These findings confirm the association of moving with social integration. Examination of future movers indicated that parts of this association were due to selection. Compared to non-movers, future movers received fewer friendship nominations than non-movers in both 7th (b = ‐0.29, p < .001) and 8th grade (b = −0.29, p < .001) and scored lower on betweenness centrality in 8th grade (b = −0.03, p < .001), though they were not more likely to be isolates at either grade. The key test, however, is to determine whether recent movers were less integrated into their school’s peer networks than future movers. Wald’s tests of the contrasts between the coefficients for recent moves and future moves at 8th grade indicated that recent moves were more strongly associated with isolation and low centrality in the school’s network; the differences at 7th grade, though similar in size, were not significant (p = .085 and p = .065 for the contrasts in the isolation and betweenness centrality models, respectively). In addition, the differences between the coefficients for recent and future moves in predicting indegree centrality were not significant in 7th (χ² = 1.44, p > .05) or 8th grade (χ² = 0.71, p > .05), suggesting that movers may have fewer friends overall even before they move.
Table 4 displays the results of random intercept models examining whether moving predicted higher peer substance use expectancies, peer substance use, and peer delinquency in the 7th and 8th grade, net of controls. The 7th grade results show that across all three outcomes, neither group of movers differed significantly from the non-mover group net of the controls. In analyses not shown, we found that in comparison with mover coefficients from bivariate models, the introduction of controls for free school lunch status, family relations, and consistent discipline reduced the recent mover and future mover coefficients by 67% and 50% respectively and to non-significance. This suggests that the association of moving with peer deviance stemmed from preexisting socioeconomic and parenting factors.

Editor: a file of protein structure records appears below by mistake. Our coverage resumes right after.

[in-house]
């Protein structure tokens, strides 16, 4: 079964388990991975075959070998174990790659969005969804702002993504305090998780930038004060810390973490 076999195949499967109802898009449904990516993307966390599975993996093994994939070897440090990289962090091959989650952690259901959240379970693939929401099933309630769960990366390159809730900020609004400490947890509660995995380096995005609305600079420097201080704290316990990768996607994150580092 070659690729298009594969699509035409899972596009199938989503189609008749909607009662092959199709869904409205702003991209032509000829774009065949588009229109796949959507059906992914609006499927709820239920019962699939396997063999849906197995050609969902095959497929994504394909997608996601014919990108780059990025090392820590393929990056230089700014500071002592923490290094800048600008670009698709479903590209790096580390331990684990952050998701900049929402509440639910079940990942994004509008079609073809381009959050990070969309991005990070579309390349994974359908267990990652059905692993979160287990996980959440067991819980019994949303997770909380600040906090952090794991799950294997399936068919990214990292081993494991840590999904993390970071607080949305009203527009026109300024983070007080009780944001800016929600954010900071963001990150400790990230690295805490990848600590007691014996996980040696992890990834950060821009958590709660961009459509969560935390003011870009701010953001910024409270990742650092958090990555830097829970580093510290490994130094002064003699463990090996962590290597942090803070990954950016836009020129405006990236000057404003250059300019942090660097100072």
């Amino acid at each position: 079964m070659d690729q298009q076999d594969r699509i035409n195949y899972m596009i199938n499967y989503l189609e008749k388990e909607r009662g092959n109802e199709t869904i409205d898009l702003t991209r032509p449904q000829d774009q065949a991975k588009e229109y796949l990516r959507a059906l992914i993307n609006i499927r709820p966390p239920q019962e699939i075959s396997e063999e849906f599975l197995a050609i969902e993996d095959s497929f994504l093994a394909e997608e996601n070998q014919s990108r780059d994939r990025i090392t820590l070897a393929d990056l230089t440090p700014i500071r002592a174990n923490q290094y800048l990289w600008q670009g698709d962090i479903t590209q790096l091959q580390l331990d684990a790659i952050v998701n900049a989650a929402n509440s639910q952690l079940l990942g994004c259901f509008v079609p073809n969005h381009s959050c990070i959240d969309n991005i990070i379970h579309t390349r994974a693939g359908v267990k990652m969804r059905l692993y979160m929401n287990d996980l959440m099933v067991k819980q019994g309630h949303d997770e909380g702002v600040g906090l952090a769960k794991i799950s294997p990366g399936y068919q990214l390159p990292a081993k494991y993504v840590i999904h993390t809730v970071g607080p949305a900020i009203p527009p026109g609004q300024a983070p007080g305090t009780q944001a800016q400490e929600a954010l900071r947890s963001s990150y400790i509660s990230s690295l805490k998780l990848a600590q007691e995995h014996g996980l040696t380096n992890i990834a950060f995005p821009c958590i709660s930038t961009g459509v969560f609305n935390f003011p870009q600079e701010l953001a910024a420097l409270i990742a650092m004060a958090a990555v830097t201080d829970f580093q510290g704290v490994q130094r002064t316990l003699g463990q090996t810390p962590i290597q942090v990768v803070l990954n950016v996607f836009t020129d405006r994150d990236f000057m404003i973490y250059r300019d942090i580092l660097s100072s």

The 8th grade results suggest that relative to non-movers, recent movers’ friends engaged in more delinquency (b = 0.06, p < .05), but they did not engage in more substance use (b = 0.10, p > .05) or hold significantly elevated substance use expectancies (b = 0.03, p > .05). In addition, contrasts between the coefficients for recent and future movers revealed evidence consistent with self-selection. For example, compared to non-movers, and unlike recent movers, future movers’ friends did hold higher substance use expectancies (b = 0.06, p < .01). Once again, however, the key test is to determine whether recent movers have more deviant friends compared to future movers. Wald’s tests revealed that the coefficients for these two variables were statistically indistinguishable across all three outcomes (i.e. for peer substance use expectancies, χ² = 0.50, p > .05; for peer substance use, χ² = 0.01, p > .05; and for peer delinquency, χ² = 0.40, p > .05). Thus, the 8th grade results suggest that although moving is associated with elevated peer delinquency, the association is likely due to pre-existing characteristics of movers.
Moving has the potential to disrupt social relationships, including friendships, family relationships, and neighborhood and school ties. The speed and ease of mobile adolescents’ acceptance into destination peer networks, and the characteristics of the peer groups they join, thus could have important developmental implications. Moves during early adolescence in particular might be problematic because they occur at an age when friends increase in importance and parents’ ability to assist in children’s social integration declines (Brown, 2004; Myers, 1999; Pettit, 2004; South & Haynie, 2004). This study examined whether school moves negatively influence the structure and behavioral content of early adolescents’ school-based friendship networks, or whether differences between movers and non-movers’ friends result from selection.